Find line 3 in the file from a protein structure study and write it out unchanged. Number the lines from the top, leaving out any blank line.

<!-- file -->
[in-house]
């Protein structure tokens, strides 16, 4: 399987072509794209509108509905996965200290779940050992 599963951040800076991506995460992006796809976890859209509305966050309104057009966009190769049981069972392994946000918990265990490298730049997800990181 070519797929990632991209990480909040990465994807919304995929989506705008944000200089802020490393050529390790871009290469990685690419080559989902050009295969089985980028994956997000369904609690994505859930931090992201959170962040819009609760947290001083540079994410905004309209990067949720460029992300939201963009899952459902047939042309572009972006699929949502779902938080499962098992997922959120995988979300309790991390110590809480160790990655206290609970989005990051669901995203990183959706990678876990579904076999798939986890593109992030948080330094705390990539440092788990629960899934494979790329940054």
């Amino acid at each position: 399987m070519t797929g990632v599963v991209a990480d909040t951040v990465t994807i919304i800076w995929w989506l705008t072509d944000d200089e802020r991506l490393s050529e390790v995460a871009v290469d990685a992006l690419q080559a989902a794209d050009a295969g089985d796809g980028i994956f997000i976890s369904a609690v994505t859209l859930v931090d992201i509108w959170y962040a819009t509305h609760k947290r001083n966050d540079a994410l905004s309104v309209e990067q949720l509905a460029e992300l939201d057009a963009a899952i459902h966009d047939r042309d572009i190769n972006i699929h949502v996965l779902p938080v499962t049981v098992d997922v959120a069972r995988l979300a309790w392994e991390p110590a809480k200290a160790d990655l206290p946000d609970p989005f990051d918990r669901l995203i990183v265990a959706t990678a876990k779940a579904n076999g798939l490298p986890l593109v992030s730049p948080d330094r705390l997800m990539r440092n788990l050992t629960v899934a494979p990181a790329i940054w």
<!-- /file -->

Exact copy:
């Amino acid at each position: 399987m070519t797929g990632v599963v991209a990480d909040t951040v990465t994807i919304i800076w995929w989506l705008t072509d944000d200089e802020r991506l490393s050529e390790v995460a871009v290469d990685a992006l690419q080559a989902a794209d050009a295969g089985d796809g980028i994956f997000i976890s369904a609690v994505t859209l859930v931090d992201i509108w959170y962040a819009t509305h609760k947290r001083n966050d540079a994410l905004s309104v309209e990067q949720l509905a460029e992300l939201d057009a963009a899952i459902h966009d047939r042309d572009i190769n972006i699929h949502v996965l779902p938080v499962t049981v098992d997922v959120a069972r995988l979300a309790w392994e991390p110590a809480k200290a160790d990655l206290p946000d609970p989005f990051d918990r669901l995203i990183v265990a959706t990678a876990k779940a579904n076999g798939l490298p986890l593109v992030s730049p948080d330094r705390l997800m990539r440092n788990l050992t629960v899934a494979p990181a790329i940054w």